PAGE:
Under the direction of the world-famous orthopaedic surgeon Sir Robert Jones (1857-1953) life for the children of the Chailey Heritage School, as it is known today, was characterised by a rather spartan existence. As chairman and founder of the Heritage's medical board Sir Robert believed that fresh air and an outdoor life were essential to the well-being of the children.

Not surprisingly, with his Antarctic experience and his military background, Murray Levick shared such a view. He became the School's London-based Medical Director in 1923, a post which he held until 1950.

To the efficacy of fresh air he added that of sunlight. When natural light was insufficient, heliotherapy or the use of artificial sunlight took its place. A few years later he published a report charting the success of light, air and diet in treating rickets, malnutrition and polio.

The children slept outside (including babies from a few weeks old), but there was a supply of hot water bottles to hand, and the bed covers were made from the same material used by Scott's Antarctic expedition on which Levick had served.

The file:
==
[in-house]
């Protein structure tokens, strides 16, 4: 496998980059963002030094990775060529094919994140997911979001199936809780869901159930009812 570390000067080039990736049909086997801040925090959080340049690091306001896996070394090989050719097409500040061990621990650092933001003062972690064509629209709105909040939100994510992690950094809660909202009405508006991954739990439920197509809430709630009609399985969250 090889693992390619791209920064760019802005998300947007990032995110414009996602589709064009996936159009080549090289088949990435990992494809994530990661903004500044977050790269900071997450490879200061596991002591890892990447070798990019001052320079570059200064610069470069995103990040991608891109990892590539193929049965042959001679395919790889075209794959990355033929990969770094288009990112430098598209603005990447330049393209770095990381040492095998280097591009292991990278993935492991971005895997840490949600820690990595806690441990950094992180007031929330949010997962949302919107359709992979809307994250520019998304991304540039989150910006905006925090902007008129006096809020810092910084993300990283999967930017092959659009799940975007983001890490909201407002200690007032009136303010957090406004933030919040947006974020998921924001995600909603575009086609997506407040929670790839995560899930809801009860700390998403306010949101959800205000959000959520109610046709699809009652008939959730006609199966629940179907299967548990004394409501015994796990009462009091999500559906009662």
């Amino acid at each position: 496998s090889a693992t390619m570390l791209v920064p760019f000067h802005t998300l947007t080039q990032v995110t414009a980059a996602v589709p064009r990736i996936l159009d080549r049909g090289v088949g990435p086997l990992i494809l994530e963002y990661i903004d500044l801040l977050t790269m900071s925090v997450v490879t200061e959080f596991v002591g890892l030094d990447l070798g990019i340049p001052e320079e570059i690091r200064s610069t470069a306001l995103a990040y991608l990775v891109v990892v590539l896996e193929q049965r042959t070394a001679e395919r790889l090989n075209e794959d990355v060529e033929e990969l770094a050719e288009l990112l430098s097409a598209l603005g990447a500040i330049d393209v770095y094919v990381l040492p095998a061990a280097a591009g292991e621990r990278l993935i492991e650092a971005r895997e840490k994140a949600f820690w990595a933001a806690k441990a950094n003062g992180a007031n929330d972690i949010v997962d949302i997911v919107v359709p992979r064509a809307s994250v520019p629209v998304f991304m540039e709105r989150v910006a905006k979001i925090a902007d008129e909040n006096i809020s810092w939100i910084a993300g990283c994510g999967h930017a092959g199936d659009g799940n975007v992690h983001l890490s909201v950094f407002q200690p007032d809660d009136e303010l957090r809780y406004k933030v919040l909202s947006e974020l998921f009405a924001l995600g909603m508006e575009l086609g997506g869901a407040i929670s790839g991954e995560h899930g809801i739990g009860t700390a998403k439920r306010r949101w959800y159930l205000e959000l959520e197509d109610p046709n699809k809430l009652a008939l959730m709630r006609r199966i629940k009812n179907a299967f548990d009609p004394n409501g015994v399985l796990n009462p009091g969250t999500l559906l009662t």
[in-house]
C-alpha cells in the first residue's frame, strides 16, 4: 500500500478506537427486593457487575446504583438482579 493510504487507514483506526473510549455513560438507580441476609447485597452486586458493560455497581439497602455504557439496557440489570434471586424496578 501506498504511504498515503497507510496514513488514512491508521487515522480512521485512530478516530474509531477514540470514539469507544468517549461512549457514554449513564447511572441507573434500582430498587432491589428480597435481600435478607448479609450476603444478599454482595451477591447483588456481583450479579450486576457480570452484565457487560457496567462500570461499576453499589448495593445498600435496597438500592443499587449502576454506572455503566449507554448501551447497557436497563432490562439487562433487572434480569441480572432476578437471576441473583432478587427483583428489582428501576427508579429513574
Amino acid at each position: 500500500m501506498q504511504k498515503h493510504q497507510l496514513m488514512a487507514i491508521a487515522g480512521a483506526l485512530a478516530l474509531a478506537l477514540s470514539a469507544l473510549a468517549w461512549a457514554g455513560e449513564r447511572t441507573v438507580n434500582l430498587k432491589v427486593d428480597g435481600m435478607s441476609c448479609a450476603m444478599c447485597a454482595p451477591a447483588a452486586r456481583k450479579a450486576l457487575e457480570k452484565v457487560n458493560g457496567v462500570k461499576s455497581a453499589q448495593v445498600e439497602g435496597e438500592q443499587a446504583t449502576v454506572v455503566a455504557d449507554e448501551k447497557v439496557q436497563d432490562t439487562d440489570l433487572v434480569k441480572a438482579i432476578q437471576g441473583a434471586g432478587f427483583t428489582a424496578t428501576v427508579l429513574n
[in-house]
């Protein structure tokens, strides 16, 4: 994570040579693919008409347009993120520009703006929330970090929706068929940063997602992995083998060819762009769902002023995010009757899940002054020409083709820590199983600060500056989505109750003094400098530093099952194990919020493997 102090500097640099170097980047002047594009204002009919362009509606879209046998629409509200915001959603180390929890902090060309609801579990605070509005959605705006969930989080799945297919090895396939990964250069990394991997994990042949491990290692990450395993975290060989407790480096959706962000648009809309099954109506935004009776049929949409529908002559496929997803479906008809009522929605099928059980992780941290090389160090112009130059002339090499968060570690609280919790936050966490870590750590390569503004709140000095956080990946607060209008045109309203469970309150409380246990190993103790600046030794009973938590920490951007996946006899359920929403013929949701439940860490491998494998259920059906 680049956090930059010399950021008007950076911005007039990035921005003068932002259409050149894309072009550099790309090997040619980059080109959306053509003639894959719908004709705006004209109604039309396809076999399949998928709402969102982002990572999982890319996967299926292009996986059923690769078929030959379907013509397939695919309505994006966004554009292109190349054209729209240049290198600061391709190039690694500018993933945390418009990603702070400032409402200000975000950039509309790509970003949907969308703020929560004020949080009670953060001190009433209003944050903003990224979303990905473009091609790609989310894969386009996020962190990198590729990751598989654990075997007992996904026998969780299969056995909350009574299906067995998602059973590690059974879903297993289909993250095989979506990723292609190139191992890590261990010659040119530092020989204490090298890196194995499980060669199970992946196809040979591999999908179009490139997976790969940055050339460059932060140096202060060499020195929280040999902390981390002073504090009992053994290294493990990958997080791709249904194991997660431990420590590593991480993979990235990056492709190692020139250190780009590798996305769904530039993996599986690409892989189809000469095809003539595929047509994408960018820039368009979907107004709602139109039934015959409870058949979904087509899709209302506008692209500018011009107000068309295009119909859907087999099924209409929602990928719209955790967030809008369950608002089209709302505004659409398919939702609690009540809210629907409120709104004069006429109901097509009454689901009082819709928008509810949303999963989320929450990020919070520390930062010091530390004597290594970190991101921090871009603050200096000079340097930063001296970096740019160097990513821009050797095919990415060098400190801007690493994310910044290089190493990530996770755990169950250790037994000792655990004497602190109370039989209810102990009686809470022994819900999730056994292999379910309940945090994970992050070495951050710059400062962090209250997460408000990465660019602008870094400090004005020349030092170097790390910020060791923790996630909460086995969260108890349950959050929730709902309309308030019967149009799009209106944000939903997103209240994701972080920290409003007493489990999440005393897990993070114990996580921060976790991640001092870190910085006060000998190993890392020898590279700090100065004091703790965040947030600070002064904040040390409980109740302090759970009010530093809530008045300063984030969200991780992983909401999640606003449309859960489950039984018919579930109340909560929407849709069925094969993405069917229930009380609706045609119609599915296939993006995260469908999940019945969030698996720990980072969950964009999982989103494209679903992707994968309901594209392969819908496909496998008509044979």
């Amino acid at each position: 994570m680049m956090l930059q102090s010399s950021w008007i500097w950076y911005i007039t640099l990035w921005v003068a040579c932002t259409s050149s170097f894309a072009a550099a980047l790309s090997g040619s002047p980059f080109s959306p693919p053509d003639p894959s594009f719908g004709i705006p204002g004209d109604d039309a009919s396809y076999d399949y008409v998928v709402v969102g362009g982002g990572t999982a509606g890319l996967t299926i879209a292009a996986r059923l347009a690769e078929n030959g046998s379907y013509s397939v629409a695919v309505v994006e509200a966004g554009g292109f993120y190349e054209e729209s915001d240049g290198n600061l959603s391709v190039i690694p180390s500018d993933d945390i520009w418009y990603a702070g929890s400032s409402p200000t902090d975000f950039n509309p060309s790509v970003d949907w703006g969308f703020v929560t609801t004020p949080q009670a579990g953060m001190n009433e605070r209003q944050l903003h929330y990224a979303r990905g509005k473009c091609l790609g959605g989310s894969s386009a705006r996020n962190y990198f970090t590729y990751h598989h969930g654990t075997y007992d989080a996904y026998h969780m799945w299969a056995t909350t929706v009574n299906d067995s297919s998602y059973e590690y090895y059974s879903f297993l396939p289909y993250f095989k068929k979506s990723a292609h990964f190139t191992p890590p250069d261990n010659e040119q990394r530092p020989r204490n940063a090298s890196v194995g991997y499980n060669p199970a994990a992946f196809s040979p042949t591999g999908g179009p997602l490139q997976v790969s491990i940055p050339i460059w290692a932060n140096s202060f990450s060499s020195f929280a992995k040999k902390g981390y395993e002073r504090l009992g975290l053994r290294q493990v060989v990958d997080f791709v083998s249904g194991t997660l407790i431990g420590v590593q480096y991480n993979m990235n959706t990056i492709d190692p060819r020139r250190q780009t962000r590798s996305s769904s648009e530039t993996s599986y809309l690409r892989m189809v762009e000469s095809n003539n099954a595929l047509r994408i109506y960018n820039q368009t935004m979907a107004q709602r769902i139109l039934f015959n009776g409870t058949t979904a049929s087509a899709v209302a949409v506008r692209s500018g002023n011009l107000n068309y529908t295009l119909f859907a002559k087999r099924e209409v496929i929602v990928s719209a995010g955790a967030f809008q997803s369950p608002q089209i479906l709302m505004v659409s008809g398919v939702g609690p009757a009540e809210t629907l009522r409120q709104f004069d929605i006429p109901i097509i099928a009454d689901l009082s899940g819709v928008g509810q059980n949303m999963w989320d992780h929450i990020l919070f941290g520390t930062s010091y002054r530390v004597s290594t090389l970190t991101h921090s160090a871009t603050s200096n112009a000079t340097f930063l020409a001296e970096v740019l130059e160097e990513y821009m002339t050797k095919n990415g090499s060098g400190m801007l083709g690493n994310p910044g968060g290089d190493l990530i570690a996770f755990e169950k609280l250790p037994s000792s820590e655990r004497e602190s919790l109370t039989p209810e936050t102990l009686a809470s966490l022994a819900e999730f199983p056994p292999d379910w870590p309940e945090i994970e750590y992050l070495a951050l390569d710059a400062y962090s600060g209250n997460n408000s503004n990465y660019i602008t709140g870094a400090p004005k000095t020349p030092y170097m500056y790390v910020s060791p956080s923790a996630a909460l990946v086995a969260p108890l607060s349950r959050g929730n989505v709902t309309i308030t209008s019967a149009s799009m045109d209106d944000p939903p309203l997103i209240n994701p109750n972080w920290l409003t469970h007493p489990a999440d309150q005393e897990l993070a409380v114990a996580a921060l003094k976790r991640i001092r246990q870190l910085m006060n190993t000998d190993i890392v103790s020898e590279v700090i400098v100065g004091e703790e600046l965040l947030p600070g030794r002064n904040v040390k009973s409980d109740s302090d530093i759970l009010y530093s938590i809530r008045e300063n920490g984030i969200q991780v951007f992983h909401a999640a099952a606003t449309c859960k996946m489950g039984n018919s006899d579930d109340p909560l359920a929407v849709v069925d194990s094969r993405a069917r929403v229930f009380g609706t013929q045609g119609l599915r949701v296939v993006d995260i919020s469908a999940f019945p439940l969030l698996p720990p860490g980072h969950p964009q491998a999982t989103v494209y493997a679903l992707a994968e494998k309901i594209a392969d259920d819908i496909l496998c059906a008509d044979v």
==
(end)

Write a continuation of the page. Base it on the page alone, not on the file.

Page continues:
In 1926 the Town Crier magazine reported that to listen to the persuasive Murray Levick "is to gain an entirely new conception of medicine, for he asserts emphatically, and with all the confidence of the man of science, that almost the entire prevention of disease might be brought about by the proper application of light.

"Recent researches in connection with the chemical action of light upon the skin have revealed what civilised man misses by covering himself with unsuitable clothing. And here women, in their recent advance towards greater freedom in their clothes, with their short skirts and low necks, have shown far greater wisdom than men."

By 1936 the Chailey Heritage School had both a boys' school and a girls' school three miles away, both equipped with operating theatres and medical facilities where education and treatment could be practised together.




















Chailey Heritage School was described as 'Outstanding' in its latest Ofsted report.
Having fun: an essential part of therapy for disabled children.
Photo credit: http://www.flickr.com/

The School was taken over by the NHS in 1948. Today it operates with a 220-strong staff specialised in the work of "educating and caring for young people with complex disabilities." It was rated as 'outstanding' in its most recent Ofsted report. Like BSES Expeditions which he founded to encourage young explorers, it is an institution with which Murray Levick today would be proud to have been associated as he was, for 27 years.

Survival! Fairlynch Museum's exhibition to honour Surgeon Commander Levick, runs from Sunday 10 April until October 2011.

[With acknowledgement to David Arscott's book Chailey Heritage: A hundred years, SB Publications, 2003. Some of the above photos are reproduced with acknowledgement to http://www.flikr/ under the Creative Commons agreement]